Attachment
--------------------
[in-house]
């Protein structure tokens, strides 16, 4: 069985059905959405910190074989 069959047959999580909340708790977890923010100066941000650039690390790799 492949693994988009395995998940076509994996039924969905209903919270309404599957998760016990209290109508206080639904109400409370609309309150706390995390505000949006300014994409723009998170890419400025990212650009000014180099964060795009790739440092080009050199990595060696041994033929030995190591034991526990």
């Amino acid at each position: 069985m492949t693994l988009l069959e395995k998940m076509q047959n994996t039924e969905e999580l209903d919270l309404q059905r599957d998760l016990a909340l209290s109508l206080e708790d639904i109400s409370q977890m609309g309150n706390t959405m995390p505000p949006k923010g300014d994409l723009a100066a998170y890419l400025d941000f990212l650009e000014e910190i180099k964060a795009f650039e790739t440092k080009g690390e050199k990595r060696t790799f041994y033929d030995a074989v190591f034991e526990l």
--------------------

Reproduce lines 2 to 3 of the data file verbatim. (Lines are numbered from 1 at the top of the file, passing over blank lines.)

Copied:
């Protein structure tokens, strides 16, 4: 069985059905959405910190074989 069959047959999580909340708790977890923010100066941000650039690390790799 492949693994988009395995998940076509994996039924969905209903919270309404599957998760016990209290109508206080639904109400409370609309309150706390995390505000949006300014994409723009998170890419400025990212650009000014180099964060795009790739440092080009050199990595060696041994033929030995190591034991526990």
């Amino acid at each position: 069985m492949t693994l988009l069959e395995k998940m076509q047959n994996t039924e969905e999580l209903d919270l309404q059905r599957d998760l016990a909340l209290s109508l206080e708790d639904i109400s409370q977890m609309g309150n706390t959405m995390p505000p949006k923010g300014d994409l723009a100066a998170y890419l400025d941000f990212l650009e000014e910190i180099k964060a795009f650039e790739t440092k080009g690390e050199k990595r060696t790799f041994y033929d030995a074989v190591f034991e526990l």